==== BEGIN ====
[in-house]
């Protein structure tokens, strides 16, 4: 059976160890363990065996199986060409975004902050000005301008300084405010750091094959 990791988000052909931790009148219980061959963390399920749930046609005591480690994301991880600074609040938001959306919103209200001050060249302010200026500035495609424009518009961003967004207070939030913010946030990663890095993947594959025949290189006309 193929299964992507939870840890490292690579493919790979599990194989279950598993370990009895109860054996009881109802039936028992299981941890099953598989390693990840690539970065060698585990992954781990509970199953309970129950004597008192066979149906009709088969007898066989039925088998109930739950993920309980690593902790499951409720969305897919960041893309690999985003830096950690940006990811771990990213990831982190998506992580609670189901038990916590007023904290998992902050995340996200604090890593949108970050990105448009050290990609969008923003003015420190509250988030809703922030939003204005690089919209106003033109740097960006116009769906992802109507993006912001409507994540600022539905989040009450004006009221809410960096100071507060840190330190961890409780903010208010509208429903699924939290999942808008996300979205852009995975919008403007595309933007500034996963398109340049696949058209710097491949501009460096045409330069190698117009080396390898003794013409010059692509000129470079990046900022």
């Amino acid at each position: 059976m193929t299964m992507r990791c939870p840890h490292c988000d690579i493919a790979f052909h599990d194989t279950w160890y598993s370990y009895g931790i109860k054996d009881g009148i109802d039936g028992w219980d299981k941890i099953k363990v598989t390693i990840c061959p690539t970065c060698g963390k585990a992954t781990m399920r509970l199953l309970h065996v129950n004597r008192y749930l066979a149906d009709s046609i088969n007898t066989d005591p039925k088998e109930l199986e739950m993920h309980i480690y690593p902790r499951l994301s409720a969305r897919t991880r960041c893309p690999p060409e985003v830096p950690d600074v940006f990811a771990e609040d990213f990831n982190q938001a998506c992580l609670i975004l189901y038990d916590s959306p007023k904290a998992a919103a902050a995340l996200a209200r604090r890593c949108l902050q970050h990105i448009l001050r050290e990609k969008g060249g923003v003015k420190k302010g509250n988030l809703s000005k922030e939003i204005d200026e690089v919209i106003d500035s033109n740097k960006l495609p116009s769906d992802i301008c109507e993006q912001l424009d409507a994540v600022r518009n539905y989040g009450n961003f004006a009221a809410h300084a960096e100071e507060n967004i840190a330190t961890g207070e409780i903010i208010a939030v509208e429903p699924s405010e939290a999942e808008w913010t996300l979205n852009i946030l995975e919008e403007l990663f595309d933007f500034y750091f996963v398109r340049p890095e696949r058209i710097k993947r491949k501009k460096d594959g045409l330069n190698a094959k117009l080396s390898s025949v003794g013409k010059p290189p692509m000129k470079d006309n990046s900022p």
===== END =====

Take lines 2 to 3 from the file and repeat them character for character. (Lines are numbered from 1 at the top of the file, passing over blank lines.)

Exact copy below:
């Protein structure tokens, strides 16, 4: 059976160890363990065996199986060409975004902050000005301008300084405010750091094959 990791988000052909931790009148219980061959963390399920749930046609005591480690994301991880600074609040938001959306919103209200001050060249302010200026500035495609424009518009961003967004207070939030913010946030990663890095993947594959025949290189006309 193929299964992507939870840890490292690579493919790979599990194989279950598993370990009895109860054996009881109802039936028992299981941890099953598989390693990840690539970065060698585990992954781990509970199953309970129950004597008192066979149906009709088969007898066989039925088998109930739950993920309980690593902790499951409720969305897919960041893309690999985003830096950690940006990811771990990213990831982190998506992580609670189901038990916590007023904290998992902050995340996200604090890593949108970050990105448009050290990609969008923003003015420190509250988030809703922030939003204005690089919209106003033109740097960006116009769906992802109507993006912001409507994540600022539905989040009450004006009221809410960096100071507060840190330190961890409780903010208010509208429903699924939290999942808008996300979205852009995975919008403007595309933007500034996963398109340049696949058209710097491949501009460096045409330069190698117009080396390898003794013409010059692509000129470079990046900022």
């Amino acid at each position: 059976m193929t299964m992507r990791c939870p840890h490292c988000d690579i493919a790979f052909h599990d194989t279950w160890y598993s370990y009895g931790i109860k054996d009881g009148i109802d039936g028992w219980d299981k941890i099953k363990v598989t390693i990840c061959p690539t970065c060698g963390k585990a992954t781990m399920r509970l199953l309970h065996v129950n004597r008192y749930l066979a149906d009709s046609i088969n007898t066989d005591p039925k088998e109930l199986e739950m993920h309980i480690y690593p902790r499951l994301s409720a969305r897919t991880r960041c893309p690999p060409e985003v830096p950690d600074v940006f990811a771990e609040d990213f990831n982190q938001a998506c992580l609670i975004l189901y038990d916590s959306p007023k904290a998992a919103a902050a995340l996200a209200r604090r890593c949108l902050q970050h990105i448009l001050r050290e990609k969008g060249g923003v003015k420190k302010g509250n988030l809703s000005k922030e939003i204005d200026e690089v919209i106003d500035s033109n740097k960006l495609p116009s769906d992802i301008c109507e993006q912001l424009d409507a994540v600022r518009n539905y989040g009450n961003f004006a009221a809410h300084a960096e100071e507060n967004i840190a330190t961890g207070e409780i903010i208010a939030v509208e429903p699924s405010e939290a999942e808008w913010t996300l979205n852009i946030l995975e919008e403007l990663f595309d933007f500034y750091f996963v398109r340049p890095e696949r058209i710097k993947r491949k501009k460096d594959g045409l330069n190698a094959k117009l080396s390898s025949v003794g013409k010059p290189p692509m000129k470079d006309n990046s900022p």